Nashville Diary: Week Whatever
I've lost count on the number of weeks that I've been in Nashville now (we're nearing the 9 month mark, so perhaps one of my smart readers can do the math for me).
As I suspected when I started writing this series in my blog, I've received very little interest in the daily happenings of a working musician in Nashville. I'm afraid we're all so busy with our own story that it's hard to find time to read someone else's. We're all most interested in telling our story and furthering our own careers, that we only make time for how-to's and gear reviews.
How would I know about the self-centeredness rampant in the modern culture? Because I'm sitting here writing a blog about me. Yes, I'm a pretty self-centered person, too. After long reflection, the reason I keep writing these more personal posts are threefold:
1. My mom reads this post. In short, a lot of people ask me what I'm up to these days, and it's simpler to post a blog en masses to keep everyone in the loop.
2. To let readers see an insider's view of the music industry in Nashville (or as inside as I can manage to get). Hopefully some of the things I'm doing not only lets you experience what it's like to be in a thriving, competitive music town, but also helps you apply some of the solutions I find to the problems in your own careers.
3. To let me see what my challenges and accomplishments look like on paper, keep in perspective how small and petty they are, and help me map out the path ahead.
With that said, here's what's been going on:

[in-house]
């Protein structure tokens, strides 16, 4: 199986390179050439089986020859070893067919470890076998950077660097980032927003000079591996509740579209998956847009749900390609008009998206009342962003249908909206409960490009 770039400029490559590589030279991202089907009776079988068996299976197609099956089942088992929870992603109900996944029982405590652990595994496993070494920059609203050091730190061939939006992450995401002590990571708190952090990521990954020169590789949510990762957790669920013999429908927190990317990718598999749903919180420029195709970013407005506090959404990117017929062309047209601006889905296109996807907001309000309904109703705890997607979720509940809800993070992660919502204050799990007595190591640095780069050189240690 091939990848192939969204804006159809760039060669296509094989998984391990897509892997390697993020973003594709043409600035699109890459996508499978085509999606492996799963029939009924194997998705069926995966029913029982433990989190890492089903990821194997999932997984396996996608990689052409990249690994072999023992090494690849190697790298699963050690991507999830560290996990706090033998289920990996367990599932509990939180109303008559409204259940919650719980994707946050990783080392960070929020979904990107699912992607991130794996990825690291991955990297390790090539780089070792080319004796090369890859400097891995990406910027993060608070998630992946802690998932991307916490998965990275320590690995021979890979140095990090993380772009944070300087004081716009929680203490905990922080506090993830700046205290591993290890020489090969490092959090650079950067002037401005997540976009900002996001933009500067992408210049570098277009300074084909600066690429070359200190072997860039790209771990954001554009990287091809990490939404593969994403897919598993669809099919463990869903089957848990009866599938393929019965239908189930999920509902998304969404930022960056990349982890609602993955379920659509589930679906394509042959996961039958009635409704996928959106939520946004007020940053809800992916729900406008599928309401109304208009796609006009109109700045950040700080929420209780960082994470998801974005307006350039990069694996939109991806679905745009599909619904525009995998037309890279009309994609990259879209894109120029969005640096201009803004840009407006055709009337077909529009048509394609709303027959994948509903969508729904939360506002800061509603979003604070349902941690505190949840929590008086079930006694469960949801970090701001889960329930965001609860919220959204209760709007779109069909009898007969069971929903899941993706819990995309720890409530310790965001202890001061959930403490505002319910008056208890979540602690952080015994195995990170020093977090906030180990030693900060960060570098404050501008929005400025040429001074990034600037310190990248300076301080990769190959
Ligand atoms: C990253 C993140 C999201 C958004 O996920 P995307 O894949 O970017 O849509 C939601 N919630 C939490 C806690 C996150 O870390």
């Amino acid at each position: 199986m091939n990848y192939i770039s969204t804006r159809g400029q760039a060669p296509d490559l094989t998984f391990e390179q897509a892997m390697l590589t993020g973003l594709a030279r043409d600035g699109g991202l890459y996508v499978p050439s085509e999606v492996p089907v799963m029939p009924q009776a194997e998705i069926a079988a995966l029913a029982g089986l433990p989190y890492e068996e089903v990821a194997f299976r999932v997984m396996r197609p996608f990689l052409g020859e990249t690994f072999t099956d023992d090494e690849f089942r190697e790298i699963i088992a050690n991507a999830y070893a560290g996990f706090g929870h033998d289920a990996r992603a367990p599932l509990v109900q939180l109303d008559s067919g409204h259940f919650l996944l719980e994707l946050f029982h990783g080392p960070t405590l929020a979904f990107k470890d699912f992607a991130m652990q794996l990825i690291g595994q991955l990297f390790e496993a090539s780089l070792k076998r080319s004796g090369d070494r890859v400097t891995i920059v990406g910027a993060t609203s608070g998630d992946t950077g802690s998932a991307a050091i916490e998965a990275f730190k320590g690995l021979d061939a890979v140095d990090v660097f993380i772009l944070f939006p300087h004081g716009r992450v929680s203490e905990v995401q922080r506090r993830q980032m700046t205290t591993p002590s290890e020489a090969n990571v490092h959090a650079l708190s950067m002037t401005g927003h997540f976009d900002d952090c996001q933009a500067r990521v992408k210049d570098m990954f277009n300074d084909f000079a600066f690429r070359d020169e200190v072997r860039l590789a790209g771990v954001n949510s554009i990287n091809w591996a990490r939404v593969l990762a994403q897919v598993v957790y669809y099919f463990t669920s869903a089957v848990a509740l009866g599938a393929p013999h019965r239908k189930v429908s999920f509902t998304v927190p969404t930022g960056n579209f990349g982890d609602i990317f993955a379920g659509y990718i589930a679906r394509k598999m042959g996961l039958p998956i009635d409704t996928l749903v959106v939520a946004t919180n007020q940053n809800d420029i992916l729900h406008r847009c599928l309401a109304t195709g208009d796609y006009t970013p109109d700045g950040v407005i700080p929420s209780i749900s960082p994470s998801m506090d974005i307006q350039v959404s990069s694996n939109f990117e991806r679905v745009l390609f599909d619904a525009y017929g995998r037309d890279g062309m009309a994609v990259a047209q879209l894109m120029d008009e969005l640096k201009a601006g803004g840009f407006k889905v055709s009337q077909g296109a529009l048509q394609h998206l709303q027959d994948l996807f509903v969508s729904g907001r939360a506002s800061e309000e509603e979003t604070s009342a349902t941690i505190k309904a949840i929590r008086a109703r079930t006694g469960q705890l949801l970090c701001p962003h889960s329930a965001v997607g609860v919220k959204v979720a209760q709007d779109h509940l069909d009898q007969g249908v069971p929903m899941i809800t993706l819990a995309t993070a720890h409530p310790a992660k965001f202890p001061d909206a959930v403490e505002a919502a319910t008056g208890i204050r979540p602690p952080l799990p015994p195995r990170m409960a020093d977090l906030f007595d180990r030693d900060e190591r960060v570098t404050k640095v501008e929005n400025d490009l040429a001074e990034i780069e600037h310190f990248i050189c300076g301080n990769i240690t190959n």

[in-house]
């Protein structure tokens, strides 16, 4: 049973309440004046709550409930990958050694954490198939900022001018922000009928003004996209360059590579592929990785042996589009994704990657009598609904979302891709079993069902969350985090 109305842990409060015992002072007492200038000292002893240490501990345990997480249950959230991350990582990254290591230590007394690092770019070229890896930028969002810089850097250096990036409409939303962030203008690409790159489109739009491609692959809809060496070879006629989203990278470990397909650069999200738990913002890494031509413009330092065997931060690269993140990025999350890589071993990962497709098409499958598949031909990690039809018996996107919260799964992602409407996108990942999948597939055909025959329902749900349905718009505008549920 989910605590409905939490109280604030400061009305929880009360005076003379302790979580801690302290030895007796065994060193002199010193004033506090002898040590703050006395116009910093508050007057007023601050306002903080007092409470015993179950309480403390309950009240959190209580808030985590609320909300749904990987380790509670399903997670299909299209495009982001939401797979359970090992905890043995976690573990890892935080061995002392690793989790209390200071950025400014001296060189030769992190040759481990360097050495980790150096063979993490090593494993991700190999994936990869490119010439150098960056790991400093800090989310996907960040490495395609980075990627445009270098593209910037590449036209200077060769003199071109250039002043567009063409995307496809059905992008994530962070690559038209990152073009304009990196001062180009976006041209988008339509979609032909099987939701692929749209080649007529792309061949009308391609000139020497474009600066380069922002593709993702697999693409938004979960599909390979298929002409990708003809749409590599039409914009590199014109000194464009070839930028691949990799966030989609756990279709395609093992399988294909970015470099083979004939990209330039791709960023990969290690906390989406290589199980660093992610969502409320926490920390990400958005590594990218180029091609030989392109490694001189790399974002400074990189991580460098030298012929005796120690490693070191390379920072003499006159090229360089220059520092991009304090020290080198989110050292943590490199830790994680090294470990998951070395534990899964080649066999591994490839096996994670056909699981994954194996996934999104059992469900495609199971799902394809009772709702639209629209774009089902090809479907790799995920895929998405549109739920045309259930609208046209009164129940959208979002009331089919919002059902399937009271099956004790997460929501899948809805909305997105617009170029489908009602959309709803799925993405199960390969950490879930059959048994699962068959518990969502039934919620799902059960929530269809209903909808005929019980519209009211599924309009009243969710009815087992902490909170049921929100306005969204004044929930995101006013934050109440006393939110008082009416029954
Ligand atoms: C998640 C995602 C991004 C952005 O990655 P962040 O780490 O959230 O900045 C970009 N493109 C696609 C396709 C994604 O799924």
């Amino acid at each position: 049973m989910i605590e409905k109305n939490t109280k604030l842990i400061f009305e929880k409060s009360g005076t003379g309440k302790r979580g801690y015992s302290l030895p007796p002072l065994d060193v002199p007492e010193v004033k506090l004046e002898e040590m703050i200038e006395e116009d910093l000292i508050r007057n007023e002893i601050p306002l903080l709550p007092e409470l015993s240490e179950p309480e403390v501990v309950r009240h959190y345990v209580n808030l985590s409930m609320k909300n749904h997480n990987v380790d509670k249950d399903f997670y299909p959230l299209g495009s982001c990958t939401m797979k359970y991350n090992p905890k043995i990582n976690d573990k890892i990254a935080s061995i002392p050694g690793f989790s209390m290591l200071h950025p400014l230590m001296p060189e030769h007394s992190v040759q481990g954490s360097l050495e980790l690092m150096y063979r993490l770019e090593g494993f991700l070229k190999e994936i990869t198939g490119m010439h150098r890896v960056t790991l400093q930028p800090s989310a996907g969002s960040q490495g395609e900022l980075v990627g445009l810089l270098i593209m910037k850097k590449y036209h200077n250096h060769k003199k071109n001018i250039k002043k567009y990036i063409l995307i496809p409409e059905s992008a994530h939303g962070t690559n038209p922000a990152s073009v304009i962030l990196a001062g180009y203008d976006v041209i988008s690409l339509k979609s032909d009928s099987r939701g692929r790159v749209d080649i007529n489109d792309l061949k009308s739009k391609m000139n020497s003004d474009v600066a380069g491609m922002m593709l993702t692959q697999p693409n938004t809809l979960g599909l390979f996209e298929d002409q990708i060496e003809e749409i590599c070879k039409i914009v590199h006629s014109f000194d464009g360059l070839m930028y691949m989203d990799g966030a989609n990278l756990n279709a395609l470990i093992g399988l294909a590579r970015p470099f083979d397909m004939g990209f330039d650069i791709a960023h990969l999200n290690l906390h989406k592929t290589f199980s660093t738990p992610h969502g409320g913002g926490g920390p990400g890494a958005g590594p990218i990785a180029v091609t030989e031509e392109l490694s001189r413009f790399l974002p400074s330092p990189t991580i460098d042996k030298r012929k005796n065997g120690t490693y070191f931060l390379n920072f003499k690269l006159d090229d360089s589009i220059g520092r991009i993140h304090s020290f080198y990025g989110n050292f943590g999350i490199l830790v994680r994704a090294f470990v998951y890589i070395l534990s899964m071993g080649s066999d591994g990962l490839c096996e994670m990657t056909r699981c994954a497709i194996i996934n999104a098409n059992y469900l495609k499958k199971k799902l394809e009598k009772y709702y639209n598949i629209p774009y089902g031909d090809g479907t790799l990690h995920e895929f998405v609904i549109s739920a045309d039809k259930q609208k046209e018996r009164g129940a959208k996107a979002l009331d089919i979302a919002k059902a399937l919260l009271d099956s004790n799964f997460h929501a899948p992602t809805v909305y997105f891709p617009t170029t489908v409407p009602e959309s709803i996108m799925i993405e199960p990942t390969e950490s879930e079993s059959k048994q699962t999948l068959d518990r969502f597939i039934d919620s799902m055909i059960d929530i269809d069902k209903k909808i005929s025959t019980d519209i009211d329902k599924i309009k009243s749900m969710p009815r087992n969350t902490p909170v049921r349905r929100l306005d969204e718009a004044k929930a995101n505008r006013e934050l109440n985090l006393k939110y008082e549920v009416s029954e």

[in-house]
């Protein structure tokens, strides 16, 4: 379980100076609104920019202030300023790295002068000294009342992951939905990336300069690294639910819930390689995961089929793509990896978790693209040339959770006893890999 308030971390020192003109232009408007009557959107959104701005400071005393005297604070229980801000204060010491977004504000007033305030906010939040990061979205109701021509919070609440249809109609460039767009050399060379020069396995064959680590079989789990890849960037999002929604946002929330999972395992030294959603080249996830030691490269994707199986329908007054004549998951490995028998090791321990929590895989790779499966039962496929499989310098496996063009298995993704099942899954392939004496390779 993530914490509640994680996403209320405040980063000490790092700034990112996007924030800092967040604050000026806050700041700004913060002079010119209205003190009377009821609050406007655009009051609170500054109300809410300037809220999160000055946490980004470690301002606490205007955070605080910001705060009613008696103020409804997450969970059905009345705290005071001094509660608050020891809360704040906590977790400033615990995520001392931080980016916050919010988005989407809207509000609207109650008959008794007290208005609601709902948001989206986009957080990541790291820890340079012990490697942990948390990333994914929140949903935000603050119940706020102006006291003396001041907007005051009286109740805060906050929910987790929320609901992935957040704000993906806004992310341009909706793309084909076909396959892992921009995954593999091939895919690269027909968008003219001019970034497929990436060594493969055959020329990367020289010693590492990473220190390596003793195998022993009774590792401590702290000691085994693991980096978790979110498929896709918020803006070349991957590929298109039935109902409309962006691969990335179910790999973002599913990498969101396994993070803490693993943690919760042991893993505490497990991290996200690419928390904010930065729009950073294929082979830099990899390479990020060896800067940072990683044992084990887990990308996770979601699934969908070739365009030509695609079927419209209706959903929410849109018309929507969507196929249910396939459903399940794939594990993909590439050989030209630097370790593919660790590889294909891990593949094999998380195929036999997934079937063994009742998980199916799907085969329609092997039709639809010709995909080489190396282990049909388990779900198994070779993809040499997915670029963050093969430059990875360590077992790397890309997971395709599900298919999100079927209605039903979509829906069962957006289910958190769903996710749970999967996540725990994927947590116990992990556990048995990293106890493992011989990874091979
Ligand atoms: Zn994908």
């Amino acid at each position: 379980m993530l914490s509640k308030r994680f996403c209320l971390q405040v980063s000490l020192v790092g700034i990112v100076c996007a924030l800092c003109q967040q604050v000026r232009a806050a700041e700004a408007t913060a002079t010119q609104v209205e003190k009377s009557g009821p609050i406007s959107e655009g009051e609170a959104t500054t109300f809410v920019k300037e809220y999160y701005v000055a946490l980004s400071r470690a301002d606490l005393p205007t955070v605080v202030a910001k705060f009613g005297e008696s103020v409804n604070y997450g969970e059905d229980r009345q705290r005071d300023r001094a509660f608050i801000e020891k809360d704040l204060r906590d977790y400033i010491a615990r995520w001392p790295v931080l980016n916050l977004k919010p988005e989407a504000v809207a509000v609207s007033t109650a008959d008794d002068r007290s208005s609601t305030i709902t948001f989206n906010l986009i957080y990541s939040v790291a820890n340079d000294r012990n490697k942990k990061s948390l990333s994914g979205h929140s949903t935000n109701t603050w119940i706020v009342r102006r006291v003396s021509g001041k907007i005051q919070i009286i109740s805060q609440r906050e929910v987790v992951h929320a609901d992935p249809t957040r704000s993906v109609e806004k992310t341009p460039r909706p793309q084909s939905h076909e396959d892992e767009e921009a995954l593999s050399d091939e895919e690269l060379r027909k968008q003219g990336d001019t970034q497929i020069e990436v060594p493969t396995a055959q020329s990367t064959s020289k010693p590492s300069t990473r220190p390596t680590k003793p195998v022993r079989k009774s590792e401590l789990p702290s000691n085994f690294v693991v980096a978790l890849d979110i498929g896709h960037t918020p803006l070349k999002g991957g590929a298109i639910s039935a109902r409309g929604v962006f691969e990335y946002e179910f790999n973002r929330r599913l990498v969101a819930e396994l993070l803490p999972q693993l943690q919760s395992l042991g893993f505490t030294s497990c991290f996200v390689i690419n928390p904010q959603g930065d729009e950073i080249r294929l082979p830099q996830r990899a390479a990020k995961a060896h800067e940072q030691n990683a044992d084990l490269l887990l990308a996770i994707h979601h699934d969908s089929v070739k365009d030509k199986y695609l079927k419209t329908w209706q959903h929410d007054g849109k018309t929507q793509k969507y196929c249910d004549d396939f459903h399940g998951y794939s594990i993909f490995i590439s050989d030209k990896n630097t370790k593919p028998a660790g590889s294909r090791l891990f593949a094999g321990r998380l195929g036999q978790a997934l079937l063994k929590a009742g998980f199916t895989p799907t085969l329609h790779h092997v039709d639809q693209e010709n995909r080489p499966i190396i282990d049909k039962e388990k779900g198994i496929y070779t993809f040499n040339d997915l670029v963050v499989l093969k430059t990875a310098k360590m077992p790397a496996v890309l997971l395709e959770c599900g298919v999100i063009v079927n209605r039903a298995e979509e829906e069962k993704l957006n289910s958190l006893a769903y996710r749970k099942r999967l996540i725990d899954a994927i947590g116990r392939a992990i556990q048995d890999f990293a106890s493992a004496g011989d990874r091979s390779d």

I've been staying busy with several recording projects over the last month, including doing tracks for a country band (had to learn how to convincingly play banjo with a keyboard). I co-wrote several sync licensing tunes with my friend Ben Jackson, which we're hoping to get placed in commercials.
I also had the chance to play keys on a variety of demos and singles, including a single for Greg Baggett, some music my dad is writing, and a few other projects. I love recording, and I've been buying equipment left and right to try and get my rig up to par with the high standards of the Nashville scene.
I got to catch a few local shows, including several by Jason Eskridge. Jason is a soul singer, and recently knocked the socks off a tribute to Ray Charles at 3rd and Lindsley. This was definitely one of my highlights this month.
I had a string of shows back in St. Louis with an acoustic covers group, playing some of the upscale clubs around the area. I also took a few shows around Nashville, including with the Jill Grossman Trio. I also had the honor to play at Harvester Church in St. Charles, which is always a treat because of the great people there. I feel like gigs are finally starting to pick up, and I'm just beginning to get calls from around town for gigs.
On a personal note, Sarah and I's apartment lease is up, and we're in the process of buying a house. We'll be moving in September, and we've been having a difficult time getting a loan since I'm 100% self employed, and the current loaning system in the U.S. does not look fondly on entrepreneurs. Prayer for guidance over the next few months would be much appreciated.
What lessons have I learned over the last few months? Here's a few thoughts:
Having great gear is important, but knowing how to use it is even more important
Scheduling downtime isn't a luxury, but a necessity. If you work too hard, your body will eventually make you slow down.
Bring nuts to long sessions, since lunch breaks aren't always as regular as you'd like.
Being persistent will almost always get results.